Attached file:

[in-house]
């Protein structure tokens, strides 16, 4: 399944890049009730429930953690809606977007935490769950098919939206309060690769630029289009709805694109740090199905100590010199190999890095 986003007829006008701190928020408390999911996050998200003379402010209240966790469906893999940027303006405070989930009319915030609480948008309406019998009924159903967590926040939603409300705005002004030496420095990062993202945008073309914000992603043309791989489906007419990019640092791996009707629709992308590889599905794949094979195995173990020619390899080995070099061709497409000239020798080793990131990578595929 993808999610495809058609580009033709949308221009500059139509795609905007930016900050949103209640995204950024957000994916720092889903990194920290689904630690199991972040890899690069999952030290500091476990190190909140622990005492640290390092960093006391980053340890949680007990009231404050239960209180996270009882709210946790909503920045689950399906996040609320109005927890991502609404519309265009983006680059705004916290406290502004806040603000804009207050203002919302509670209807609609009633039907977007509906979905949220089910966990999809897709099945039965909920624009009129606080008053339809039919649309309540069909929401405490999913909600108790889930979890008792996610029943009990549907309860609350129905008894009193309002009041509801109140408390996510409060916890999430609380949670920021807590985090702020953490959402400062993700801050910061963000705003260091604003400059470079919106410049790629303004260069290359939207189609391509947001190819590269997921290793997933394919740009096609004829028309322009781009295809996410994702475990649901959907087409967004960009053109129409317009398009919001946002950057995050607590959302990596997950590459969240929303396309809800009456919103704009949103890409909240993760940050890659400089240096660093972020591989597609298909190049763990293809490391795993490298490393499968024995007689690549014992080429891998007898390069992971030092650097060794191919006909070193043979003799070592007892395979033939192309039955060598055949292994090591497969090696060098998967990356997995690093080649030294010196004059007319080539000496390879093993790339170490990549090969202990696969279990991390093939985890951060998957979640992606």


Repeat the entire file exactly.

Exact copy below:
[in-house]
């Protein structure tokens, strides 16, 4: 399944890049009730429930953690809606977007935490769950098919939206309060690769630029289009709805694109740090199905100590010199190999890095 986003007829006008701190928020408390999911996050998200003379402010209240966790469906893999940027303006405070989930009319915030609480948008309406019998009924159903967590926040939603409300705005002004030496420095990062993202945008073309914000992603043309791989489906007419990019640092791996009707629709992308590889599905794949094979195995173990020619390899080995070099061709497409000239020798080793990131990578595929 993808999610495809058609580009033709949308221009500059139509795609905007930016900050949103209640995204950024957000994916720092889903990194920290689904630690199991972040890899690069999952030290500091476990190190909140622990005492640290390092960093006391980053340890949680007990009231404050239960209180996270009882709210946790909503920045689950399906996040609320109005927890991502609404519309265009983006680059705004916290406290502004806040603000804009207050203002919302509670209807609609009633039907977007509906979905949220089910966990999809897709099945039965909920624009009129606080008053339809039919649309309540069909929401405490999913909600108790889930979890008792996610029943009990549907309860609350129905008894009193309002009041509801109140408390996510409060916890999430609380949670920021807590985090702020953490959402400062993700801050910061963000705003260091604003400059470079919106410049790629303004260069290359939207189609391509947001190819590269997921290793997933394919740009096609004829028309322009781009295809996410994702475990649901959907087409967004960009053109129409317009398009919001946002950057995050607590959302990596997950590459969240929303396309809800009456919103704009949103890409909240993760940050890659400089240096660093972020591989597609298909190049763990293809490391795993490298490393499968024995007689690549014992080429891998007898390069992971030092650097060794191919006909070193043979003799070592007892395979033939192309039955060598055949292994090591497969090696060098998967990356997995690093080649030294010196004059007319080539000496390879093993790339170490990549090969202990696969279990991390093939985890951060998957979640992606």